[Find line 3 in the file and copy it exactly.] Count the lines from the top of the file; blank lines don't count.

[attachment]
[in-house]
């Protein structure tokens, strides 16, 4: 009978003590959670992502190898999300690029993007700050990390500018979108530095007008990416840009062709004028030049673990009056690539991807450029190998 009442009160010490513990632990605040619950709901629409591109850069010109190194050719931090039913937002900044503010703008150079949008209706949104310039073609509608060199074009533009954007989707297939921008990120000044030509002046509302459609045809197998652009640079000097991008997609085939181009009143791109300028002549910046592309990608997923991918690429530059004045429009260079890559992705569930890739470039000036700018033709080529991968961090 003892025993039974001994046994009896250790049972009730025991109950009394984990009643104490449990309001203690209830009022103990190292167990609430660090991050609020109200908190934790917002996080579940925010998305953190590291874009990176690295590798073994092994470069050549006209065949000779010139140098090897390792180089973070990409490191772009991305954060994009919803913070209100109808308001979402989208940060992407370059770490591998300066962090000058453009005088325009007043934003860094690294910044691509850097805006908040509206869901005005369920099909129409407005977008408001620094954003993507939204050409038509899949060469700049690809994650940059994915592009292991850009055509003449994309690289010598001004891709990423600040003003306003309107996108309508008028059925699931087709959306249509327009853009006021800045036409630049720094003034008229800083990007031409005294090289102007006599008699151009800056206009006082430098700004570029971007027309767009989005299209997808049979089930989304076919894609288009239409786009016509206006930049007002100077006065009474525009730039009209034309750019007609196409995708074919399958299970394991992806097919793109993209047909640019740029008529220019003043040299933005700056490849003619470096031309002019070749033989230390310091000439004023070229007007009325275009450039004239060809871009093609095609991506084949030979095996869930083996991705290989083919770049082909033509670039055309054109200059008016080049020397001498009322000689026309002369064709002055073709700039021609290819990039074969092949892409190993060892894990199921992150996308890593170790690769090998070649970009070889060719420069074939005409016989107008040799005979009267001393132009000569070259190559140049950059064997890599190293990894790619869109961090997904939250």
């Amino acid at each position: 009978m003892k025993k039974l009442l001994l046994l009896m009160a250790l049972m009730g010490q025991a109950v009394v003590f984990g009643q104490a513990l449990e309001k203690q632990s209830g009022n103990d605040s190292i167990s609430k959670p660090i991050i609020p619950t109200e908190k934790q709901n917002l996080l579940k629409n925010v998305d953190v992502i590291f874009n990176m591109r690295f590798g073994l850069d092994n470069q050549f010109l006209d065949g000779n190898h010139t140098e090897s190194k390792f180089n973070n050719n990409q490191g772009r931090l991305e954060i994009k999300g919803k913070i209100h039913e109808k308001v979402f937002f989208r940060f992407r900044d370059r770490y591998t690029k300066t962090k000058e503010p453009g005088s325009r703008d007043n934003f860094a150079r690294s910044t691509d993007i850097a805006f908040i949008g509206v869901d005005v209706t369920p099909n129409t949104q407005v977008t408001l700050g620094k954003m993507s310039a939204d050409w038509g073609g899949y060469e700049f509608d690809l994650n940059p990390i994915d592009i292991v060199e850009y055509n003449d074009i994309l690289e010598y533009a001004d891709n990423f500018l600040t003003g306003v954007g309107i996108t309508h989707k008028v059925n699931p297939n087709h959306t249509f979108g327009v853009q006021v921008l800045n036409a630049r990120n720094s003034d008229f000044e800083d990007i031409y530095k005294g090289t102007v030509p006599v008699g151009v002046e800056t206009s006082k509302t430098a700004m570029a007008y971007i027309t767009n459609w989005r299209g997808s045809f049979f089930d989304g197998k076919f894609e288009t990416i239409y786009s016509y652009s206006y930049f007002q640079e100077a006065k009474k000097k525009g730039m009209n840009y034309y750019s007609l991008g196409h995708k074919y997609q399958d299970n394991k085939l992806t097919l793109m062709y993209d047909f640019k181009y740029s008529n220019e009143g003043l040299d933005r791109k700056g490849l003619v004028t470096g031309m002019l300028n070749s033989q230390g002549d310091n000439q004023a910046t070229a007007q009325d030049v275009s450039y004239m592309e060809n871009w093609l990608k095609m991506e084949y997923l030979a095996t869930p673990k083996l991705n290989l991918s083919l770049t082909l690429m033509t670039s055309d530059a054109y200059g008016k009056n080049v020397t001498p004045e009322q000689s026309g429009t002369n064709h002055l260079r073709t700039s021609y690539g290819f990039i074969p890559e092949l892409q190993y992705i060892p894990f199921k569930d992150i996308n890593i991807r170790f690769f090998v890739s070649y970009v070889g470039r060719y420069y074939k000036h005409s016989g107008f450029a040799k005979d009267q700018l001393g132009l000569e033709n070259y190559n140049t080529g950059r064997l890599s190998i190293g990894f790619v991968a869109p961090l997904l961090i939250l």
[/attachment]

């Amino acid at each position: 009978m003892k025993k039974l009442l001994l046994l009896m009160a250790l049972m009730g010490q025991a109950v009394v003590f984990g009643q104490a513990l449990e309001k203690q632990s209830g009022n103990d605040s190292i167990s609430k959670p660090i991050i609020p619950t109200e908190k934790q709901n917002l996080l579940k629409n925010v998305d953190v992502i590291f874009n990176m591109r690295f590798g073994l850069d092994n470069q050549f010109l006209d065949g000779n190898h010139t140098e090897s190194k390792f180089n973070n050719n990409q490191g772009r931090l991305e954060i994009k999300g919803k913070i209100h039913e109808k308001v979402f937002f989208r940060f992407r900044d370059r770490y591998t690029k300066t962090k000058e503010p453009g005088s325009r703008d007043n934003f860094a150079r690294s910044t691509d993007i850097a805006f908040i949008g509206v869901d005005v209706t369920p099909n129409t949104q407005v977008t408001l700050g620094k954003m993507s310039a939204d050409w038509g073609g899949y060469e700049f509608d690809l994650n940059p990390i994915d592009i292991v060199e850009y055509n003449d074009i994309l690289e010598y533009a001004d891709n990423f500018l600040t003003g306003v954007g309107i996108t309508h989707k008028v059925n699931p297939n087709h959306t249509f979108g327009v853009q006021v921008l800045n036409a630049r990120n720094s003034d008229f000044e800083d990007i031409y530095k005294g090289t102007v030509p006599v008699g151009v002046e800056t206009s006082k509302t430098a700004m570029a007008y971007i027309t767009n459609w989005r299209g997808s045809f049979f089930d989304g197998k076919f894609e288009t990416i239409y786009s016509y652009s206006y930049f007002q640079e100077a006065k009474k000097k525009g730039m009209n840009y034309y750019s007609l991008g196409h995708k074919y997609q399958d299970n394991k085939l992806t097919l793109m062709y993209d047909f640019k181009y740029s008529n220019e009143g003043l040299d933005r791109k700056g490849l003619v004028t470096g031309m002019l300028n070749s033989q230390g002549d310091n000439q004023a910046t070229a007007q009325d030049v275009s450039y004239m592309e060809n871009w093609l990608k095609m991506e084949y997923l030979a095996t869930p673990k083996l991705n290989l991918s083919l770049t082909l690429m033509t670039s055309d530059a054109y200059g008016k009056n080049v020397t001498p004045e009322q000689s026309g429009t002369n064709h002055l260079r073709t700039s021609y690539g290819f990039i074969p890559e092949l892409q190993y992705i060892p894990f199921k569930d992150i996308n890593i991807r170790f690769f090998v890739s070649y970009v070889g470039r060719y420069y074939k000036h005409s016989g107008f450029a040799k005979d009267q700018l001393g132009l000569e033709n070259y190559n140049t080529g950059r064997l890599s190998i190293g990894f790619v991968a869109p961090l997904l961090i939250l």